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Colombia's top revenue exports are oil, coffee and coal. With vast unexplored oil and coal reserves remaining in Colombia, the government is campaigning to attract more foreign investment, and multinational companies are indicating interest.

While not U.S.-owned, one of Colombia's biggest foreign investors is Britain's BP, which controls Colombia's largest oil field, located in the northeastern province of Casanare.

Annual sales: $174 billion
Annual net income: $8 billion
CEO and annual executive salary: John Browne, $8.7 million
Founded: British Petroleum and Amoco merged in 1998 to form BP-Amoco. The company since added Arco to its conglomerate, and the oil giant is again branding itself as BP.
Corporate headquarters: London
Employees: 110,150
Colombia operations: BP operates Colombia's 1.5 billion-barrel Cusiana-Cupiagua Field and the 444-mile-long Ocensa Pipeline, which stretches to the Caribbean port of Coveñas. The company also has a 50 percent holding in the Piedmonte Block. The oil fields operated by BP account for half of Colombia's daily output of oil.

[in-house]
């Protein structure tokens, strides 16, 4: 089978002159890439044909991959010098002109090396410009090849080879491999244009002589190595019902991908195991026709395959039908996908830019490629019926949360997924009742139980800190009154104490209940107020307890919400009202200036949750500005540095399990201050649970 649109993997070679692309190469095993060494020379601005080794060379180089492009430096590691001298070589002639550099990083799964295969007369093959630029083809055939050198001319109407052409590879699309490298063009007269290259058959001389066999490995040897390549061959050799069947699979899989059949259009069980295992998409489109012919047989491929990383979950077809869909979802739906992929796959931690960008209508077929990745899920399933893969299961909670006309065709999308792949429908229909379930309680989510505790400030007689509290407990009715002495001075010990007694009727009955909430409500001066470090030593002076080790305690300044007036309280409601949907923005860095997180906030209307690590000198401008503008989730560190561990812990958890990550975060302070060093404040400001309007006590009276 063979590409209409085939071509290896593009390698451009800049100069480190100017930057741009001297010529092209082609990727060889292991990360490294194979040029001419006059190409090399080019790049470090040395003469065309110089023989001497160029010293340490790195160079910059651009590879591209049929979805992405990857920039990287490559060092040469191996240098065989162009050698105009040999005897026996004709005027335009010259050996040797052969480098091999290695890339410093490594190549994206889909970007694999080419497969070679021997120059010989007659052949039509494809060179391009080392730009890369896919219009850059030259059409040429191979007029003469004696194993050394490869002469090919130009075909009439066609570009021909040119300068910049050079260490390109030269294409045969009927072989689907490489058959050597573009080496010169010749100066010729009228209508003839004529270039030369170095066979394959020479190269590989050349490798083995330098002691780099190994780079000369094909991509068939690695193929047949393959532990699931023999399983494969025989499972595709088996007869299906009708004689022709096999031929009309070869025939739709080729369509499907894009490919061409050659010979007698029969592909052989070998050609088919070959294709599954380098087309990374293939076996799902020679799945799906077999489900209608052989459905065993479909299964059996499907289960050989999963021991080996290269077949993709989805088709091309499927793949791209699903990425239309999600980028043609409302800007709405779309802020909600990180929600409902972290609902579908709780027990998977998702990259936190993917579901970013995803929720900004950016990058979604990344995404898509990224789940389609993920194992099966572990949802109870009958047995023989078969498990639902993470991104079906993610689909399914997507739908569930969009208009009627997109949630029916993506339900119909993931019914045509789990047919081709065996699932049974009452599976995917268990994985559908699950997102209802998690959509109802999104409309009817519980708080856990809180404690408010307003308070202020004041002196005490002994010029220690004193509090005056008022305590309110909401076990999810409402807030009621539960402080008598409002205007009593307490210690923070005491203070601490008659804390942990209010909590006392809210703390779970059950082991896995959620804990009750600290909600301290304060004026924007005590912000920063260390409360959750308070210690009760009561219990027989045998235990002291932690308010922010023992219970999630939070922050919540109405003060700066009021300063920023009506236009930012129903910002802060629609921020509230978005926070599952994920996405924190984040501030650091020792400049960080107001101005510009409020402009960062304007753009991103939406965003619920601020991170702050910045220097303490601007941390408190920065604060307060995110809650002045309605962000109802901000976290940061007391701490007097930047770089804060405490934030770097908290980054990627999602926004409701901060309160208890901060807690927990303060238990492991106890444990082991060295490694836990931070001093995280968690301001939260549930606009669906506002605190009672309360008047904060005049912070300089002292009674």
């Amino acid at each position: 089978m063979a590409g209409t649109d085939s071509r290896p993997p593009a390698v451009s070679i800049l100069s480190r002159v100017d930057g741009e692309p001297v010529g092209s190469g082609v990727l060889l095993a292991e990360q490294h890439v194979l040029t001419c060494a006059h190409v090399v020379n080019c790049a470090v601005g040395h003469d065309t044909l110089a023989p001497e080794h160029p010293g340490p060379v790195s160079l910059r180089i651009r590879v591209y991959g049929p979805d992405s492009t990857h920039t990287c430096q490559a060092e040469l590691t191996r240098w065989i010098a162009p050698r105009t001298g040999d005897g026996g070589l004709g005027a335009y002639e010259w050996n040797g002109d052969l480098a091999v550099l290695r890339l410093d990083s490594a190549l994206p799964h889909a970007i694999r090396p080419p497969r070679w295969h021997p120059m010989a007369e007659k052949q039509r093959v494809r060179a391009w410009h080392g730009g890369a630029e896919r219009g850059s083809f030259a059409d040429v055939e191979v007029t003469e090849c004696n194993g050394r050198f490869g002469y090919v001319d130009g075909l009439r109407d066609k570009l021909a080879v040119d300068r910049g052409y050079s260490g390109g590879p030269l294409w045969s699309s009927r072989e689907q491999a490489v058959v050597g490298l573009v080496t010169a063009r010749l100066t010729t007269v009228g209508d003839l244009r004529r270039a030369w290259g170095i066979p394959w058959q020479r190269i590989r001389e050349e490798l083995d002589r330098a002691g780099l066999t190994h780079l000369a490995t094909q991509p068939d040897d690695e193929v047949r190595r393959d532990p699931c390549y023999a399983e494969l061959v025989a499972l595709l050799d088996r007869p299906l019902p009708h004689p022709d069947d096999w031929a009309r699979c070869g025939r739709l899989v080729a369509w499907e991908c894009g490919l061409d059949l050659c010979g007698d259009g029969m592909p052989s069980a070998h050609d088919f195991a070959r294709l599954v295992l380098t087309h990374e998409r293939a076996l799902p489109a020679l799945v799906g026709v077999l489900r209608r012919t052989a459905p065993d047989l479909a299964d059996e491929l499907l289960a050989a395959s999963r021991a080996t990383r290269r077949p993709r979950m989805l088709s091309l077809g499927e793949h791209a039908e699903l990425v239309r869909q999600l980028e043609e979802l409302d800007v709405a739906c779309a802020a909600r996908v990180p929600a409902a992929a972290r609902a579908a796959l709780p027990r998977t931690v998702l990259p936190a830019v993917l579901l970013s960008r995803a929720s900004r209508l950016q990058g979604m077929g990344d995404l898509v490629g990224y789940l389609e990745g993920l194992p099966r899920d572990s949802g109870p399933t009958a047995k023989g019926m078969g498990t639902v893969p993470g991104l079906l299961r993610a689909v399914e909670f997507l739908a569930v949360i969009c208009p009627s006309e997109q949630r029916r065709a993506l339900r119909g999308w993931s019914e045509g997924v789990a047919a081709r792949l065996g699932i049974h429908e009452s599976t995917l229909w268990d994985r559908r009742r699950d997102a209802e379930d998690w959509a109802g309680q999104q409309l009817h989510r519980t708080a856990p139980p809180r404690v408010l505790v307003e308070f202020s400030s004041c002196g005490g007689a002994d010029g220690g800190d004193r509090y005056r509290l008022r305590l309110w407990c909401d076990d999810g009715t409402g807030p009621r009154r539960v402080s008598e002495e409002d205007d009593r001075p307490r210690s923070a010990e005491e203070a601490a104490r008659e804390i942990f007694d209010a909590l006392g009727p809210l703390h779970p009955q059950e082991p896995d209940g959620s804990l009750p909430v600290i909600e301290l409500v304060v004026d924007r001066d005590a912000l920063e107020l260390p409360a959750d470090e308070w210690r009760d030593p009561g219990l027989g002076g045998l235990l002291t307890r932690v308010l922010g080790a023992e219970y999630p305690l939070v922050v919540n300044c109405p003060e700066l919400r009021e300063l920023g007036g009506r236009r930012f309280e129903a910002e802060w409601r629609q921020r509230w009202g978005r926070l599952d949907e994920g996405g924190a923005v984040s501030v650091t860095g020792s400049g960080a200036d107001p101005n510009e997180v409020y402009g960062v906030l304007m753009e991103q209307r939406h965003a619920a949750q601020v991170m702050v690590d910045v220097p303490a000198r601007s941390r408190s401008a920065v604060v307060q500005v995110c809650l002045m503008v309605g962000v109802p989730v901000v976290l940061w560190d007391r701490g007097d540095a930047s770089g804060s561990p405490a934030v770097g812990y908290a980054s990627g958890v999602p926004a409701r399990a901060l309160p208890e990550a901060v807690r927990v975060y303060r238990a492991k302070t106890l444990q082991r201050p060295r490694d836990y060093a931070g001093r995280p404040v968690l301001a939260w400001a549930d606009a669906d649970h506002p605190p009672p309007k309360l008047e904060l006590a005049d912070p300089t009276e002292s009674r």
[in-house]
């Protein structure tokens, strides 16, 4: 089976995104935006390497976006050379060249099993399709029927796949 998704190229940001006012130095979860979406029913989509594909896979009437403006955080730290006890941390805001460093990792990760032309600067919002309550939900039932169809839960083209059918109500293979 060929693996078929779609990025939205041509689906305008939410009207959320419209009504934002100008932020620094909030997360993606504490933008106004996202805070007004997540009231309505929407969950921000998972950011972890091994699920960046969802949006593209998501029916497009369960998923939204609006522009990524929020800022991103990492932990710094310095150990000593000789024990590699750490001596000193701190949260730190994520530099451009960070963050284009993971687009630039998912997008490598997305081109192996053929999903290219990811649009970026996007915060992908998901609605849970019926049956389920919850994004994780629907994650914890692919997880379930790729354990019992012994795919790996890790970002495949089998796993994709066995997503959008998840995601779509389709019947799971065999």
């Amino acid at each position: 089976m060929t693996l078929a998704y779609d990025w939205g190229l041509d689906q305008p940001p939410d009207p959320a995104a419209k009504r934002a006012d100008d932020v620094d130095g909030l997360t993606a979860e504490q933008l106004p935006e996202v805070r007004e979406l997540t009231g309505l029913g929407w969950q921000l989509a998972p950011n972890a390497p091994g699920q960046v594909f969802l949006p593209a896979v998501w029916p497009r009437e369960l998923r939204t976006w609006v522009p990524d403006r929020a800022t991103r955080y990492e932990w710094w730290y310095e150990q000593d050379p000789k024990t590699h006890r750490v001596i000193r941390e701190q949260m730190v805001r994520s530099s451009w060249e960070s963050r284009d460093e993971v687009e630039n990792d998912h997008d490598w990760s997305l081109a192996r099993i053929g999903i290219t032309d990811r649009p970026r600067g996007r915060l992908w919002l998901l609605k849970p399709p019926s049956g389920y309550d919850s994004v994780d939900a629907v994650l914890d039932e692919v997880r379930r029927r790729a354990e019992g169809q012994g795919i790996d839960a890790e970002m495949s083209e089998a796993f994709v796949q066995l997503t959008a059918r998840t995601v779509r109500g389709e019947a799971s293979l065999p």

Human rights: Because it runs further underground than some of Colombia's other oil pipelines, the Ocensa Pipeline is less frequently attacked by rebel groups. Still, the pipeline was knocked out of operation for five days after a guerilla bomb attack in August 2002. In 1997, BP, prior to its merger with Amoco, came under strong criticism for indirectly funding right-wing Colombian paramilitary forces to protect its oil pipelines from rebel attack. The Guardian (U.K.) broke the story that one of BP's private security providers imported arms into the country and trained Colombian national police who had ties to paramilitary groups. BP has since developed a human rights policy for new contracts in Colombia.